Native predator eats invasive toxic prey: evidence for increased incidence of consumption rather than aversion-learning.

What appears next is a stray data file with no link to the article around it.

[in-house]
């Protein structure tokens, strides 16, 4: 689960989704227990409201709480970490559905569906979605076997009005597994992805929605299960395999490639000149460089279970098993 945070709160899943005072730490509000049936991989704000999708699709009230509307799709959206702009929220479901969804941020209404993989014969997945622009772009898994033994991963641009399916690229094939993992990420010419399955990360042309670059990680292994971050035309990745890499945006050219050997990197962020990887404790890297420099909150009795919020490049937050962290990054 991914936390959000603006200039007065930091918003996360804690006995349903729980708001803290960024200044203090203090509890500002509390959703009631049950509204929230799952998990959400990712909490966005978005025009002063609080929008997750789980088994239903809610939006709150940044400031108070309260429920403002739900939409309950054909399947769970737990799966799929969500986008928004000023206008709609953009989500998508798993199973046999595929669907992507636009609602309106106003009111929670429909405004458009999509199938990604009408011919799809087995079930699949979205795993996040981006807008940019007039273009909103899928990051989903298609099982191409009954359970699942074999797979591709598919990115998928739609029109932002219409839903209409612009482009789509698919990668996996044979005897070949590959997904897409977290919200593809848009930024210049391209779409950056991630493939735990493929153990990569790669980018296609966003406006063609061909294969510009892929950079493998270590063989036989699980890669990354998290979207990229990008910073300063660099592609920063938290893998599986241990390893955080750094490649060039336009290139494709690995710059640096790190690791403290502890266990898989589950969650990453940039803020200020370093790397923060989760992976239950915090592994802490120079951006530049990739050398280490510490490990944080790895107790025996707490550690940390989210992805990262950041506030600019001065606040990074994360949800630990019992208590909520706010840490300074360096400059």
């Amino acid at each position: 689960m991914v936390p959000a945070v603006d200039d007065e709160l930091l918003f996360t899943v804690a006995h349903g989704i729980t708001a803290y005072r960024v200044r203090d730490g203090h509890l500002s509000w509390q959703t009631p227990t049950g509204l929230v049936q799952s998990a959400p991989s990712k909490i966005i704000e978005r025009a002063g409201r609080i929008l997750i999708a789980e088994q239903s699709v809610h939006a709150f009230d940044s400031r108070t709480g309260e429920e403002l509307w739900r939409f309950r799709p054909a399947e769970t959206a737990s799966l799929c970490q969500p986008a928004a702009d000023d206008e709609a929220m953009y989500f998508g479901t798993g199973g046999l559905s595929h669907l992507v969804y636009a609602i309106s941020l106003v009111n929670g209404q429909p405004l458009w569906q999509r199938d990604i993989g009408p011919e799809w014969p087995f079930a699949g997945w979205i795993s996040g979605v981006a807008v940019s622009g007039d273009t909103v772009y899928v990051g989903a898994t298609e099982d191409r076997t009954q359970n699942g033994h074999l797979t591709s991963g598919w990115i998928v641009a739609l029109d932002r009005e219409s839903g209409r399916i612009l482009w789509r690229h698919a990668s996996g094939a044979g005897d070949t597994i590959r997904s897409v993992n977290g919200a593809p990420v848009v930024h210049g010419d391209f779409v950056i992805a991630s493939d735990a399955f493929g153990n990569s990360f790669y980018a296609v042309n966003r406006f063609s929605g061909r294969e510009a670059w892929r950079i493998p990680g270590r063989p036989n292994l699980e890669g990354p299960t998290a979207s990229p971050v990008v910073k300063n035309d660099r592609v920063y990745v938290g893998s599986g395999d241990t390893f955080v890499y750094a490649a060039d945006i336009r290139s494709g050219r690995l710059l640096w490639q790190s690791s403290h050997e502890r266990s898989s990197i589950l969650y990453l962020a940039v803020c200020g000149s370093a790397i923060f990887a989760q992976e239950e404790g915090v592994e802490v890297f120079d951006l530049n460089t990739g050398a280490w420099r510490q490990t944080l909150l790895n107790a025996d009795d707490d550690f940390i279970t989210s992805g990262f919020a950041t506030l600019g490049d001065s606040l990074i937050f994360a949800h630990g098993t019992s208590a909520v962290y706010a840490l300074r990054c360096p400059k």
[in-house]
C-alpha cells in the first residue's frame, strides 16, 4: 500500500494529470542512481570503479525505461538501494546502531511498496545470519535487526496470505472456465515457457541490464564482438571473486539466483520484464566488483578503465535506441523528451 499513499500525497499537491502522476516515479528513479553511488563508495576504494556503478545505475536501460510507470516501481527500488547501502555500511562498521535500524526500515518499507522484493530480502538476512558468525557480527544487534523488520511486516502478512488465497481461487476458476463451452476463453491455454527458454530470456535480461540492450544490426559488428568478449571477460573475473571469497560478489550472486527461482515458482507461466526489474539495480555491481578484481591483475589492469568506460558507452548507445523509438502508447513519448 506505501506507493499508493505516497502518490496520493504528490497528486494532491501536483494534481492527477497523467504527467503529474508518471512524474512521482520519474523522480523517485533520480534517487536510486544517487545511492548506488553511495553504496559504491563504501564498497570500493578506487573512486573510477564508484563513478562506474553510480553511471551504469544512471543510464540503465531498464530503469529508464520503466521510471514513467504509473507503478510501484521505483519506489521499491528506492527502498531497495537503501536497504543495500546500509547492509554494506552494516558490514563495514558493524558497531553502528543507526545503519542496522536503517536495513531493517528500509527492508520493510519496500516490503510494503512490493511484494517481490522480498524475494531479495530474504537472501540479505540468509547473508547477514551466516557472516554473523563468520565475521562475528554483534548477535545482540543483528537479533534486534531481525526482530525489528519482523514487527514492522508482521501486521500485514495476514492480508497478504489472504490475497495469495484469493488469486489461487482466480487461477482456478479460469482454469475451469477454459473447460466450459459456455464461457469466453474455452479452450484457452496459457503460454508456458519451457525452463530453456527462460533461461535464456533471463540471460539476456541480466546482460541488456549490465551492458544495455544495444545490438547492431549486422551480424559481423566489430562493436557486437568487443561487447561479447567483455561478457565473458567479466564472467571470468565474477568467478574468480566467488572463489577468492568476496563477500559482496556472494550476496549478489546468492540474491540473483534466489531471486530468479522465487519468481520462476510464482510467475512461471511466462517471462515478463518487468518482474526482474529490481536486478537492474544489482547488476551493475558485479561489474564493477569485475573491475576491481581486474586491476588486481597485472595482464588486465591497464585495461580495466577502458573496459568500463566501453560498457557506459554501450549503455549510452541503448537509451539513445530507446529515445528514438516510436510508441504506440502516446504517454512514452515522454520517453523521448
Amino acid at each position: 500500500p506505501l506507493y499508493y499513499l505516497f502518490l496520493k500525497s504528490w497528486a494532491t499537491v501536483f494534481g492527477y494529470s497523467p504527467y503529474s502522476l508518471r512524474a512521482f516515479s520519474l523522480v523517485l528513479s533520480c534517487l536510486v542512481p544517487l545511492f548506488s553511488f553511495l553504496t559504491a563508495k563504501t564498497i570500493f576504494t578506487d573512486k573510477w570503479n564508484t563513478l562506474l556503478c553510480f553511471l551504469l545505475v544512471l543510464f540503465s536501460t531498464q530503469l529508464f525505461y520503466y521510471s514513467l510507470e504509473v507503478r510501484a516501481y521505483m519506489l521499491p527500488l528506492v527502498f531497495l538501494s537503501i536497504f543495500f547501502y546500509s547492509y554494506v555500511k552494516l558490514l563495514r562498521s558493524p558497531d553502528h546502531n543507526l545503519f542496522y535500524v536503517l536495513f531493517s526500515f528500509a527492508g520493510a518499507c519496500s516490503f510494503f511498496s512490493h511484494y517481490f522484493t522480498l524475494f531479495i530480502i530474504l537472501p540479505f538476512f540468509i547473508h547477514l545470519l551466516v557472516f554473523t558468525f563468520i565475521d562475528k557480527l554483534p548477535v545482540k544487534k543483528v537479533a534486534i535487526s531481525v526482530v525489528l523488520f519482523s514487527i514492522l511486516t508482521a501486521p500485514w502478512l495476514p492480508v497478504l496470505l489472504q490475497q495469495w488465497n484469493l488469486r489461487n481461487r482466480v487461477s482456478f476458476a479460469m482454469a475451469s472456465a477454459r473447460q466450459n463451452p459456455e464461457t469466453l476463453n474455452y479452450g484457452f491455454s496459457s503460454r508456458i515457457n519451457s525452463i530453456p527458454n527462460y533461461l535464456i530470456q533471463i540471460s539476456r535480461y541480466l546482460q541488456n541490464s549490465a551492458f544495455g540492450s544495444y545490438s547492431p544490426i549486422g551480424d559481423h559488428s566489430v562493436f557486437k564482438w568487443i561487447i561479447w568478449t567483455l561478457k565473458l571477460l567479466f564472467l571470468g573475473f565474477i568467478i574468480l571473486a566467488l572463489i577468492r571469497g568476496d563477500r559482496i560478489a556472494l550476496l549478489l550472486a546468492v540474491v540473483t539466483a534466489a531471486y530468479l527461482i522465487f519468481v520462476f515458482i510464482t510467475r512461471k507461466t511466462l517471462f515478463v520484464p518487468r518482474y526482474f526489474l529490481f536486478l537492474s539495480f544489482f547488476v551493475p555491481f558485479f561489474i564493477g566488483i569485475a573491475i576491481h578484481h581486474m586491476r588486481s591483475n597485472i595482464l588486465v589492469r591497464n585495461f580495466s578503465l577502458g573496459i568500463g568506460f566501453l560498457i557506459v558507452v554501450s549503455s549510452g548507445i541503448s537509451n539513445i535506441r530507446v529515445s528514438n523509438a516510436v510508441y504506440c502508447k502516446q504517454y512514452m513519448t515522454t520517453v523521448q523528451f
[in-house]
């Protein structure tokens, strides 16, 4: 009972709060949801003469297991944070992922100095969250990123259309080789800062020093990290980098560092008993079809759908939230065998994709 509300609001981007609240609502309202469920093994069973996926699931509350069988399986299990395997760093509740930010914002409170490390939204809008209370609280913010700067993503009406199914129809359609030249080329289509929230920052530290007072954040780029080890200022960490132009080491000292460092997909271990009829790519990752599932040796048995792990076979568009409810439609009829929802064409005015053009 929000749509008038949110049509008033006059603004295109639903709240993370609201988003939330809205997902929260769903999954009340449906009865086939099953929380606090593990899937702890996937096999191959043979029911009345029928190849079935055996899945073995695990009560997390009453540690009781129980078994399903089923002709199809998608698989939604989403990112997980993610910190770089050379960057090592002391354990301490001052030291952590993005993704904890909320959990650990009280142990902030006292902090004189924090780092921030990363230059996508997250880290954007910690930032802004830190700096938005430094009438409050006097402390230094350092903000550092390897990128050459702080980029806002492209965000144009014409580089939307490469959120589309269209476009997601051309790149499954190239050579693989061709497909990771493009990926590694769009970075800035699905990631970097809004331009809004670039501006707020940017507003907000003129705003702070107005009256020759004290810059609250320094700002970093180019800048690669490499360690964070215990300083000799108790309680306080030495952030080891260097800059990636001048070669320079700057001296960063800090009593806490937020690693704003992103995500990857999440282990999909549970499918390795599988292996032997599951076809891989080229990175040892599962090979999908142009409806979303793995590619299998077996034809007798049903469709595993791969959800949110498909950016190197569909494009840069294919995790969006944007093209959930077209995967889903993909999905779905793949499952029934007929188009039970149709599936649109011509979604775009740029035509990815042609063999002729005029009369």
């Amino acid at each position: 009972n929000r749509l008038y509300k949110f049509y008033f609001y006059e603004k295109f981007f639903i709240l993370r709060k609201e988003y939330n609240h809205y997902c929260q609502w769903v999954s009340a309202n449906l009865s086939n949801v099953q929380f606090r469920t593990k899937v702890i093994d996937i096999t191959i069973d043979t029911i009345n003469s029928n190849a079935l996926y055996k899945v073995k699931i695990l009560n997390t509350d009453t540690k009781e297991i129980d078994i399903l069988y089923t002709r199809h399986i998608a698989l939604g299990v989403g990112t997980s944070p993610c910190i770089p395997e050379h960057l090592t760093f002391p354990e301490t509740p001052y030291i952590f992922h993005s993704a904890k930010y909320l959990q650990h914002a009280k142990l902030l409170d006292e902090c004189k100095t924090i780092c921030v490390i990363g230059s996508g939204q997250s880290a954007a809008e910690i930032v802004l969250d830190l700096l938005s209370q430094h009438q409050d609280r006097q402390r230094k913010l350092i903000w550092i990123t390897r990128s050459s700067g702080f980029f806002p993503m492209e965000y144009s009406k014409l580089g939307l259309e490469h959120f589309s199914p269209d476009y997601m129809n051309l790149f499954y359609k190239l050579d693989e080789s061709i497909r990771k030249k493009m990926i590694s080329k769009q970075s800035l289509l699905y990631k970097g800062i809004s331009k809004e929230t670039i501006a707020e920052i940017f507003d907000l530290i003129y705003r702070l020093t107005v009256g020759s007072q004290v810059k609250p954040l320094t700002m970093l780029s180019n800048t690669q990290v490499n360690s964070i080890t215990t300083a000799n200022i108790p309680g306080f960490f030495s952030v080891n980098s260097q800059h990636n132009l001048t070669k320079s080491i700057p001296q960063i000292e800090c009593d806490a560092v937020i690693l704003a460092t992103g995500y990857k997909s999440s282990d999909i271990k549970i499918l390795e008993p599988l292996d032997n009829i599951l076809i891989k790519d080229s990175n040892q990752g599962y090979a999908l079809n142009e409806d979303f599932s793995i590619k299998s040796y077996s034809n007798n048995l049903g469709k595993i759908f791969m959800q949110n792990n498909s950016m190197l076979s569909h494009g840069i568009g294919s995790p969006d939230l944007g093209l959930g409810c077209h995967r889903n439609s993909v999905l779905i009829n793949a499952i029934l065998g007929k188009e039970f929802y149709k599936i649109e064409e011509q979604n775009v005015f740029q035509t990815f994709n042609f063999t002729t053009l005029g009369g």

Contemporary adaptation of native prey species to invasive predators has been relatively well documented, but that of native predators to invasive prey has received less attention. Because the level of impact an invasive species will have on its predators versus its prey will determine changes in community trophic structure, it is important to understand how native predators respond to novel prey. Here we examine the response of native fence lizards to the invasion of red imported fire ants, a novel toxic prey. Examining invaded and uninvaded lizard populations, we tested whether or not aversion-learning occurs in juvenile fence lizards over successive feedings (within lifetime), how previous fire ant exposure may affect avoidance behavior (over generations), and whether population differences are consistent when prey choice exists. We also examine rates of phenotypic divergence in traits associated with the native species as both predator and prey. Aversion-learning did not occur in either population. Instead, the incidence of fire ant consumption increased over both successive feedings and generations. Lizards from the fire ant invaded population had a higher propensity to eat fire ants than fire ant-naïve lizards, even when given a choice between prey items. We found greater phenotypic divergence in traits associated with the native species as predator on, versus as prey to, fire ants. Although the strategy of eating these novel toxic prey can impose survival costs in the short term, over the longer-term, eating fire ants may cost little or even benefit survivors.